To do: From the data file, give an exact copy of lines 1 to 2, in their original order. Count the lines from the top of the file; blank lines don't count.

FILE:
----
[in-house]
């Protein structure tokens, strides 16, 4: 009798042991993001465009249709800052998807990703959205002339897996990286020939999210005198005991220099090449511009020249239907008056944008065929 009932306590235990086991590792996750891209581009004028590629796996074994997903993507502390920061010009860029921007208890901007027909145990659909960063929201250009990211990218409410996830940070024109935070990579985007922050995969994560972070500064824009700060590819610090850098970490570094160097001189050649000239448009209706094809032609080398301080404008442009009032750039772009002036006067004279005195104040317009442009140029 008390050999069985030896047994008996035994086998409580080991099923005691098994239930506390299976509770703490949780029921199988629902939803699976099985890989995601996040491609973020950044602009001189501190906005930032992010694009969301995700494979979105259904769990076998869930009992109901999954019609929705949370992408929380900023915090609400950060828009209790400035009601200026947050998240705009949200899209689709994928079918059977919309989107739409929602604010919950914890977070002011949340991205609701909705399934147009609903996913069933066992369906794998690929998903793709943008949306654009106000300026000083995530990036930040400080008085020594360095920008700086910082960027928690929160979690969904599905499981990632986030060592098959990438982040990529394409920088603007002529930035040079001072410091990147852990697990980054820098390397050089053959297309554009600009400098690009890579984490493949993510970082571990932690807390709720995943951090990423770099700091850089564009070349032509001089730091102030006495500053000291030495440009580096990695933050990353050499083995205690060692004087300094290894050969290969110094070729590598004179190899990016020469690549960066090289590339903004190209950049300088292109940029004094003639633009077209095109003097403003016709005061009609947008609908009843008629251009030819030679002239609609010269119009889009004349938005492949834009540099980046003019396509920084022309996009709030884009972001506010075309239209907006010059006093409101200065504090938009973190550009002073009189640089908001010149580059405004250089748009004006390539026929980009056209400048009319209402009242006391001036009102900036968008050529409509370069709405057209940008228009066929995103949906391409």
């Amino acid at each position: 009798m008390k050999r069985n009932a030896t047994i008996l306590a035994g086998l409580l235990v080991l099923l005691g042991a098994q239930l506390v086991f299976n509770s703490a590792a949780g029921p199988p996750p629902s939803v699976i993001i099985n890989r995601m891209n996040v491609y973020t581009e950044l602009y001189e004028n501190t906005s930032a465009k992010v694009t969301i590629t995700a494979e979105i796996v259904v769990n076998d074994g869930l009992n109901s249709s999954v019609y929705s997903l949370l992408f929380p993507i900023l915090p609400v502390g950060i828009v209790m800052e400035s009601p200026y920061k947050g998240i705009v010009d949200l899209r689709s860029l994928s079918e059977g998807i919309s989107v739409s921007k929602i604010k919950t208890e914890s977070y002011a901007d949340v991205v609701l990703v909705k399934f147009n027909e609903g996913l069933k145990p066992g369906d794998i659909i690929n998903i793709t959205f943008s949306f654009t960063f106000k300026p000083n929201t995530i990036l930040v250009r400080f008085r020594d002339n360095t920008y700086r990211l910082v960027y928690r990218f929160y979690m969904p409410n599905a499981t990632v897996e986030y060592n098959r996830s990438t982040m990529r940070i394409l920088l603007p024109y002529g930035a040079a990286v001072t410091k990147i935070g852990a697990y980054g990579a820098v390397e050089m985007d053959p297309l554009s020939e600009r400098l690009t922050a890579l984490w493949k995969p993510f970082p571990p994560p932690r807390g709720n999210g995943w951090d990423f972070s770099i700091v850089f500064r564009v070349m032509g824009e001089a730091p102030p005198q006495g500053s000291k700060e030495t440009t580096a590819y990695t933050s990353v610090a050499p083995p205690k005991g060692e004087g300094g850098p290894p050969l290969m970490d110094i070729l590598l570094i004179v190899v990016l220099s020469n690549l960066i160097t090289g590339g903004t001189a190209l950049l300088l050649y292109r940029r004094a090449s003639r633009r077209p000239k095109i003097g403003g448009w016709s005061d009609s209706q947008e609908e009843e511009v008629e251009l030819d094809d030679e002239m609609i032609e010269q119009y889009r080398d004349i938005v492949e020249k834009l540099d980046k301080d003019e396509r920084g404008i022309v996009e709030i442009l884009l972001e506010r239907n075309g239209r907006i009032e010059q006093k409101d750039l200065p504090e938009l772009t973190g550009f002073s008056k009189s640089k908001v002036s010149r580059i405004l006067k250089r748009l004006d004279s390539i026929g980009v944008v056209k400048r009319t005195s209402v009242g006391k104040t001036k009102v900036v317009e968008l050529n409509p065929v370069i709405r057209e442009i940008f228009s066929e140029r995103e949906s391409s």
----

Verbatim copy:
[in-house]
């Protein structure tokens, strides 16, 4: 009798042991993001465009249709800052998807990703959205002339897996990286020939999210005198005991220099090449511009020249239907008056944008065929 009932306590235990086991590792996750891209581009004028590629796996074994997903993507502390920061010009860029921007208890901007027909145990659909960063929201250009990211990218409410996830940070024109935070990579985007922050995969994560972070500064824009700060590819610090850098970490570094160097001189050649000239448009209706094809032609080398301080404008442009009032750039772009002036006067004279005195104040317009442009140029 008390050999069985030896047994008996035994086998409580080991099923005691098994239930506390299976509770703490949780029921199988629902939803699976099985890989995601996040491609973020950044602009001189501190906005930032992010694009969301995700494979979105259904769990076998869930009992109901999954019609929705949370992408929380900023915090609400950060828009209790400035009601200026947050998240705009949200899209689709994928079918059977919309989107739409929602604010919950914890977070002011949340991205609701909705399934147009609903996913069933066992369906794998690929998903793709943008949306654009106000300026000083995530990036930040400080008085020594360095920008700086910082960027928690929160979690969904599905499981990632986030060592098959990438982040990529394409920088603007002529930035040079001072410091990147852990697990980054820098390397050089053959297309554009600009400098690009890579984490493949993510970082571990932690807390709720995943951090990423770099700091850089564009070349032509001089730091102030006495500053000291030495440009580096990695933050990353050499083995205690060692004087300094290894050969290969110094070729590598004179190899990016020469690549960066090289590339903004190209950049300088292109940029004094003639633009077209095109003097403003016709005061009609947008609908009843008629251009030819030679002239609609010269119009889009004349938005492949834009540099980046003019396509920084022309996009709030884009972001506010075309239209907006010059006093409101200065504090938009973190550009002073009189640089908001010149580059405004250089748009004006390539026929980009056209400048009319209402009242006391001036009102900036968008050529409509370069709405057209940008228009066929995103949906391409």